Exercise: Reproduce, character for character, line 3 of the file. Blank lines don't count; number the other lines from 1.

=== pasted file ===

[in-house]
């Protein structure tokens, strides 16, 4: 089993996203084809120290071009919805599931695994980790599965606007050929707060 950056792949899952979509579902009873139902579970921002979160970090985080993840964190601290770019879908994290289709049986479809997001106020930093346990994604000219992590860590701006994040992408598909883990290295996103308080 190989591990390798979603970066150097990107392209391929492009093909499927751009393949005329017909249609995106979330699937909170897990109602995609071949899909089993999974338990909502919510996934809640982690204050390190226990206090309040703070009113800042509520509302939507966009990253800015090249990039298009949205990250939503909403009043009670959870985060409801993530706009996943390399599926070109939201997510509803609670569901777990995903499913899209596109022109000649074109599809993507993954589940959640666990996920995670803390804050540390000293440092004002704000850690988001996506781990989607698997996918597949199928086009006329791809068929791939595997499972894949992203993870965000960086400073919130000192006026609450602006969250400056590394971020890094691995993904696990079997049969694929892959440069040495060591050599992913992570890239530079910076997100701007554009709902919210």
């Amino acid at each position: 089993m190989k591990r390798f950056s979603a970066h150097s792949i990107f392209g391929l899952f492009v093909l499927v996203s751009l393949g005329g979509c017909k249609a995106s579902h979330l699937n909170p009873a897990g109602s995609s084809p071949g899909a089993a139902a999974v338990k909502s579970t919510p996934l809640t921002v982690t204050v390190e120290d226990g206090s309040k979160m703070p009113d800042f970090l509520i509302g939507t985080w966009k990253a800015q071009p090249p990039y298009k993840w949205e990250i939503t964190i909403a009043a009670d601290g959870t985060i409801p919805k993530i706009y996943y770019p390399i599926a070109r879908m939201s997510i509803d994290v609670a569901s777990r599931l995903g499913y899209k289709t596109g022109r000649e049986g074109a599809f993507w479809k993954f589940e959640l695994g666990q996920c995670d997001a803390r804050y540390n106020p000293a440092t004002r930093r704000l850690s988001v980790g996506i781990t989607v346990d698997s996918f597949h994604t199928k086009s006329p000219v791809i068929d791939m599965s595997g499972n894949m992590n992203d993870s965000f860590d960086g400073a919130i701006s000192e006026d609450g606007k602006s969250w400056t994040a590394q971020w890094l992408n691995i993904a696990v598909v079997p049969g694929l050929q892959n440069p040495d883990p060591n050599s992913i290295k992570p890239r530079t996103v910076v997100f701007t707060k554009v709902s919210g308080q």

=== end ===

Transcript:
């Amino acid at each position: 089993m190989k591990r390798f950056s979603a970066h150097s792949i990107f392209g391929l899952f492009v093909l499927v996203s751009l393949g005329g979509c017909k249609a995106s579902h979330l699937n909170p009873a897990g109602s995609s084809p071949g899909a089993a139902a999974v338990k909502s579970t919510p996934l809640t921002v982690t204050v390190e120290d226990g206090s309040k979160m703070p009113d800042f970090l509520i509302g939507t985080w966009k990253a800015q071009p090249p990039y298009k993840w949205e990250i939503t964190i909403a009043a009670d601290g959870t985060i409801p919805k993530i706009y996943y770019p390399i599926a070109r879908m939201s997510i509803d994290v609670a569901s777990r599931l995903g499913y899209k289709t596109g022109r000649e049986g074109a599809f993507w479809k993954f589940e959640l695994g666990q996920c995670d997001a803390r804050y540390n106020p000293a440092t004002r930093r704000l850690s988001v980790g996506i781990t989607v346990d698997s996918f597949h994604t199928k086009s006329p000219v791809i068929d791939m599965s595997g499972n894949m992590n992203d993870s965000f860590d960086g400073a919130i701006s000192e006026d609450g606007k602006s969250w400056t994040a590394q971020w890094l992408n691995i993904a696990v598909v079997p049969g694929l050929q892959n440069p040495d883990p060591n050599s992913i290295k992570p890239r530079t996103v910076v997100f701007t707060k554009v709902s919210g308080q």